Some may remember the way José Cabanis opened Le Bonheur du temps
, wonderful book once published by Gallimard editions: “I would be another, if I had not loved the Countess of Ségur.” This sweet phrase lets one envision the brave man he was, without neglecting the amazing observer he was, what’s more author of a dazzling essai on Goya. What would José Cabanis say of André Tondu’s paintings nowadays? You’re welcome to answer, but one may believe he would immediately take a liking to the paintings. Yes, thanks to his disposition from the communion of souls, he would taste the beautiful azure of the skies, of the green of lawns, of trees and horizons, of happy notes which seem to pierce through foliage, of gentle air, warm without a doubt, which circulates from canvas to canvas? Yes, of course, for André Tondu was a little bit of a magician… For seasons long, and from the dark moments of the war, this creator born in the Jura in 1903, then awarded the prestigious Prix de Rome in 1931, strove to paint what one should call “happy life”. In other terms, life as the Countess of Ségur would tell, as he dreamt it for the kids gathered around his wife Odette, his long-time favourite model. This is where came from these subtly seized snaps of young girls running under the sun laughing until they are out of breath; or family scenes in the kitchen, the living-room, the dining-room, sometimes in the studio: we can make him out contemplating everywhere, a benevolent smile on his lips…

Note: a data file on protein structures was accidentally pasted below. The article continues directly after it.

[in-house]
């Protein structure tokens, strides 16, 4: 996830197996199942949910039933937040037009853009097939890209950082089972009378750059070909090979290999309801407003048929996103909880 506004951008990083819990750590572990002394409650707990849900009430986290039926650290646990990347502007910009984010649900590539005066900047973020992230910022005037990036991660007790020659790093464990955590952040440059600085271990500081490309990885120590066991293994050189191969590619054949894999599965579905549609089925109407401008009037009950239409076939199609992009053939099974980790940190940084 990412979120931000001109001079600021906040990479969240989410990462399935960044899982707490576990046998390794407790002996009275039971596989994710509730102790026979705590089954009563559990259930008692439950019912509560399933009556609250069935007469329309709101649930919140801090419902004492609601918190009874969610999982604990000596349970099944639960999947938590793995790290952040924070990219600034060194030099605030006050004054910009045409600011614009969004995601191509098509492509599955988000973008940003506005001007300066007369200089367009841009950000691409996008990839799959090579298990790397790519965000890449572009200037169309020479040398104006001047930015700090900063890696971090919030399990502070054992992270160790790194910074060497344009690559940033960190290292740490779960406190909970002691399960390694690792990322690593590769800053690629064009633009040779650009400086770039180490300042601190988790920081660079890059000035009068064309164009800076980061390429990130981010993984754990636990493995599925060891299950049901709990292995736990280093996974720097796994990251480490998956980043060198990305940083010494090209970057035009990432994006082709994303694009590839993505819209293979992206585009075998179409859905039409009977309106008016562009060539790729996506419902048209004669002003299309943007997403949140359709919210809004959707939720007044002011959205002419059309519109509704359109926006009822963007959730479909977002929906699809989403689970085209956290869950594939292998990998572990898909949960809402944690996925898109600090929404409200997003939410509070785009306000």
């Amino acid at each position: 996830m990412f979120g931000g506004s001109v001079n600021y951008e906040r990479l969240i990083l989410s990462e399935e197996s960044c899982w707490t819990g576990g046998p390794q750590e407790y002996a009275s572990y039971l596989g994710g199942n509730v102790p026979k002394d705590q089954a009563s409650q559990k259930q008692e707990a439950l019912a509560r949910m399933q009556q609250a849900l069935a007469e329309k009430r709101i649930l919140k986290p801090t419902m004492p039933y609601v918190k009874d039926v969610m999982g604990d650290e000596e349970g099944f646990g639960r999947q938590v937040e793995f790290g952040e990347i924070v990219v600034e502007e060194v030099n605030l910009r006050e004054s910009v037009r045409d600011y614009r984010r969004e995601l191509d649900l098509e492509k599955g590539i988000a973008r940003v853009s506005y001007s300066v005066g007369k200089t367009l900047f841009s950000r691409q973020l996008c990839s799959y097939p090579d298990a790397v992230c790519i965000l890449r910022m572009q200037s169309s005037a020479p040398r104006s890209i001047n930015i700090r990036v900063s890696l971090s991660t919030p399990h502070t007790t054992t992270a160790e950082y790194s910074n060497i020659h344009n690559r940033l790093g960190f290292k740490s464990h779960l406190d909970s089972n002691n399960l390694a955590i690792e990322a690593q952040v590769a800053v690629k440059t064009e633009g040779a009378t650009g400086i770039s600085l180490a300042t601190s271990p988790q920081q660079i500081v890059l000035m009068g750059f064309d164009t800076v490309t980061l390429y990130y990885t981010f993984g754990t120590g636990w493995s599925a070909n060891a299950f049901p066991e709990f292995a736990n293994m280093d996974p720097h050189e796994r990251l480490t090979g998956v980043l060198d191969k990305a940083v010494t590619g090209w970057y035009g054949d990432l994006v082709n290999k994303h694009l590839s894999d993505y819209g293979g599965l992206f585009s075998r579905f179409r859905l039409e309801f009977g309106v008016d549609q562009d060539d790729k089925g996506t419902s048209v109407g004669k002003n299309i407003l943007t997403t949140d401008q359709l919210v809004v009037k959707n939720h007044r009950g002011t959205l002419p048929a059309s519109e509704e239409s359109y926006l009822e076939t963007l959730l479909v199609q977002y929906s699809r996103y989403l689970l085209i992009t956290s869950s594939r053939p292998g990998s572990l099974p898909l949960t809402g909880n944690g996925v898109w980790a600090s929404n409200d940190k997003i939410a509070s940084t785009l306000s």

This is a praise of a gaze, then. But it also is the praise of an asserted hand, trained in the twenties by two reputed masters: Fernand Cormon and Jean-Pierre Laurens. We know what the first taught: steadiness of gesture, strength of the drawing. Obviously background
is useful, capable of delighting the classical, but the second made of point of perfecting it with a dose of salutary fantasy. And so André Tondu soon painted like no one else; meaning like only he wanted to paint, supported by Soutine, his neighbour in Montparnasse. The Prix de Rome did not change that. Recognized, admired, this uncategorizable artist, who does not belong to the New School of Paris, or to the Jeune Peinture movement, kept following his desires. Sometimes it led him to paint nudes with serious eyes; sometimes it was a bouquet, or still life, genre scenes where a silent irony may pierce. Then he would come back to what he loved most: little girls, or girls which grew into women, but inevitably gracious, light, both close and far away, and alike the heroine of Marie Laurencin, in many respects. Thus, it will not come as a surprise that he multiplied the representations of women reading–reader in the metro, reader in the living-room, reader at the window, as well as his Reader with pink jumper
, lone, focused, mysterious and sovereign nestled in a darkened wall. “We are sure to never fully be unhappy, when we early discovered the happiness of reading” José Cabanis whispered… For everyone’s pleasure, André Tondu has a genius for taking him at his word. “And so across the world, in many places, his painting is esteemed and honoured” Georges Cheyssial, chairman of the Institute, wrote in 1986.